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Warren Commission Hearings: Vol. VII - Page 323« Previous | Next »

(Testimony of Gregory Olds Lee)

Mr. Olds.
I am its President.
Mr. Stern.
Were you its president in November of 1963?
Mr. Olds.
Mr. Stern.
Can you tell us what transpired on November 22, in connection with your efforts and the efforts of your organization to assure that Lee Harvey Oswald was not being denied his right to counsel?
Mr. Olds.
Yes. I got a phone call about 10:30 that night from one of our board members saying they had been called by the President of the Austin affiliate who was concerned about the reports that were being circulated on the air. I think Oswald was directly quoted as saying he had not been given the opportunity to have counsel, and the suggestion was made that it might be well to check into this matter, and I believe I called this--I first called the police department to inquire about this, and finally talked to Captain Fritz, Capt. Will Fritz, and was--raised the question, and he said, "No--" that Oswald had been given the opportunity and declined. And I called--then I called the board member back who had called me----
Mr. Stern.
Excuse me. Did Captain Fritz say that Oswald did not want counsel at that time, or that he was trying to obtain his own counsel?
Mr. Olds.
What I was told, that he had been given the opportunity and had not made any requests. So, I called our board member back and conferred with him and he suggested that we go down and see about it at the police department, in person, to get further assurances. And he and I and two others of our organization met down there at the Plaza Hotel lobby about 11:15, directly across the street from the police station, and we discussed the matter there, and I called Mayor Earle Cabell at his office, but was told that he was busy at the moment so we went then over to the police station, and we got in there. Let's see, it was up on the I guess the third or fourth floor, wherever Oswald was being questioned, and Chuck Webster, a lawyer--professor of law, who was known to the other three men with me said he had been there a good part of the time since the assassination, and that--we told him what we were there for, and he said he thought he knew who we could see to get our assurances. Did you have something?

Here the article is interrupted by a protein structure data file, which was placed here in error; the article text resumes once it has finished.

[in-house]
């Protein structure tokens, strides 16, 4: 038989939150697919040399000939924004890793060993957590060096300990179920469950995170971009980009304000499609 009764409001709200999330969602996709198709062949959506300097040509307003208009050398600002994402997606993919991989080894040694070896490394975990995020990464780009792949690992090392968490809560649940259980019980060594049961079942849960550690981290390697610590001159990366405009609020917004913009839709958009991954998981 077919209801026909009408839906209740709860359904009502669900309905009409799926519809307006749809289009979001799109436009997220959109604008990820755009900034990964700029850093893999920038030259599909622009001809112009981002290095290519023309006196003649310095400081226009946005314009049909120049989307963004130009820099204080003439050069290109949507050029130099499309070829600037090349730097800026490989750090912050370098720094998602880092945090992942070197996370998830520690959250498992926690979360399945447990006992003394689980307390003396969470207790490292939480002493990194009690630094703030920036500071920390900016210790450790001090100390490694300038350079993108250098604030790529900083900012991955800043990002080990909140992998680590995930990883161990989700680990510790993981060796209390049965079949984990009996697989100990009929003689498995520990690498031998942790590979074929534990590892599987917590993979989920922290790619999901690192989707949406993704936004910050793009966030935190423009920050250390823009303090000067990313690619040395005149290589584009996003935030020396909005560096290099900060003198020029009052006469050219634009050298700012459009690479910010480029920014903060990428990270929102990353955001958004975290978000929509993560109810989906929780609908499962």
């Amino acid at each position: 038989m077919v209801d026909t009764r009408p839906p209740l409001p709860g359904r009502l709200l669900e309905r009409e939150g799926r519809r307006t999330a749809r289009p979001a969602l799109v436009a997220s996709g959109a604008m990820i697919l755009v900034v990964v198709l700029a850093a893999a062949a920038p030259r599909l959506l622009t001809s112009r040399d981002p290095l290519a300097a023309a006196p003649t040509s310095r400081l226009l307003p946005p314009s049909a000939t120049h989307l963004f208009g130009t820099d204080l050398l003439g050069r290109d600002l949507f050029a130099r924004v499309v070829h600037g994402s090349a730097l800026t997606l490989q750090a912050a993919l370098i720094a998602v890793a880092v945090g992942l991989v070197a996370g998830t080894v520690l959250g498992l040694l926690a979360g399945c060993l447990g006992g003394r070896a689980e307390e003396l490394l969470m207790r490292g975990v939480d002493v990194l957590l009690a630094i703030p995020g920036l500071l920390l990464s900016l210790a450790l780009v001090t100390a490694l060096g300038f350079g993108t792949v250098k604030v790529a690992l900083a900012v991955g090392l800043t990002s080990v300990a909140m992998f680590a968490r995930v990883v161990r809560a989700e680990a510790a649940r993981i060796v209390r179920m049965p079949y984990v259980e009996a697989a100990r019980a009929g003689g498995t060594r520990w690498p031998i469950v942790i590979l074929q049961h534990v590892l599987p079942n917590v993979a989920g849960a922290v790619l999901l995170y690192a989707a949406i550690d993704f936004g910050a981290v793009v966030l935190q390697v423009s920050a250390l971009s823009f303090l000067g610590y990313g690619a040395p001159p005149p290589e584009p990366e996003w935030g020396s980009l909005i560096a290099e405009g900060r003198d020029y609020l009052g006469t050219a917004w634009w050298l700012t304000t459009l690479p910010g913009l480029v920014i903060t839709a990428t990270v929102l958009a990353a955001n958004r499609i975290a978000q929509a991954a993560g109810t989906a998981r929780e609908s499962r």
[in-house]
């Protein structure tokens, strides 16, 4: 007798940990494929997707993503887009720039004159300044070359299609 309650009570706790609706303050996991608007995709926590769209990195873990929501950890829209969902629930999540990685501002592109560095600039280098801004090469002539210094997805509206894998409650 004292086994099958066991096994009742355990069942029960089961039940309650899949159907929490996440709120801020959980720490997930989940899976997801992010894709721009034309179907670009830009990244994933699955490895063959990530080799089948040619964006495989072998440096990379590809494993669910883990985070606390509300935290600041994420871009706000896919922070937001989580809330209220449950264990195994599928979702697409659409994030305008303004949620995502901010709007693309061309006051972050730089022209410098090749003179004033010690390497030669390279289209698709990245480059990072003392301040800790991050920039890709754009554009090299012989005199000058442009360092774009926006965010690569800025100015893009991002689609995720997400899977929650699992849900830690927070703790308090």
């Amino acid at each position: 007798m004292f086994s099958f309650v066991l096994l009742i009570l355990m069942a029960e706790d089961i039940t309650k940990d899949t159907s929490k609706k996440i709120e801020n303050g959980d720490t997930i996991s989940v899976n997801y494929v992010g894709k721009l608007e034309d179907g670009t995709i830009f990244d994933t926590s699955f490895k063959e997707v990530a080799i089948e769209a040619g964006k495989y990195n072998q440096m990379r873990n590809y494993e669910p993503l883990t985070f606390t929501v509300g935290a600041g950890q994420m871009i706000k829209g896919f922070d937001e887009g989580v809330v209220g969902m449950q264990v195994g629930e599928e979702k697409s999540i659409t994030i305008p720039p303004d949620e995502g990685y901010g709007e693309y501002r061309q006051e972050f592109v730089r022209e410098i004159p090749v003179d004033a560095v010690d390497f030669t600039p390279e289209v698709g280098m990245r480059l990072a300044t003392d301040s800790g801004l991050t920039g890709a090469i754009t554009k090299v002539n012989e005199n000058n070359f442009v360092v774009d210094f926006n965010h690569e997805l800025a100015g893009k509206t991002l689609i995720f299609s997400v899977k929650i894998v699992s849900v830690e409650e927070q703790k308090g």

Mr. Stern.
Mr. Olds.
We went to--first, we talked-conferred with Captain King, I believe is the right name, who is, I believe, assistant to the chief of police. I'm not sure on that. We all went in with Mr. Webster, and this was shortly after 11:35, or 11:40, and Captain King was, at this time, talking to somebody and said that Oswald had just been charged with the assassination of President Kennedy. He had here earlier been charged with the assassination--I mean the murder of the policeman, Tippit, and we told Captain King what we were there for, and he said, he assured us that Oswald had not made any requests for counsel. And we went outside of the office and went downstairs, at least--I didn't, but two of the others, I believe, went downstairs to the basement where Justice of the Peace David Johnston was. He was the one that had held the I believe an arraignment, I believe is the right term, at 7:30 when the first charge of murder was filed against Oswald, and he also assured us that there had been an opportunity of--Oswald's rights had been explained, and he had declined counsel. Said nothing beyond that. I think that was the extent of our inquiry.
Mr. Stern.
What happened next?
Mr. Olds.
Also we were--I believe Chief Curry was quoted to us as having said some--also that Oswald had been advised of his rights to counsel. I am not sure who told me that. I believe that it was Mr. Webster. That was about all. We felt fairly well satisfied that Oswald probably had not been deprived of his rights, so, we then broke up. I think the other men went home, and I went downstairs. I heard that there was going to be a press conference, so I thought I could stand in on that and--do you want me to go ahead and detail that?
Mr. Stern.
Yes, this was----
Mr. Olds.
This was right at midnight, I think, when Oswald was brought in.
Mr. Stern.
Brought in where?
Mr. Olds.
This was a squadroom and I am not sure what the term is. It is
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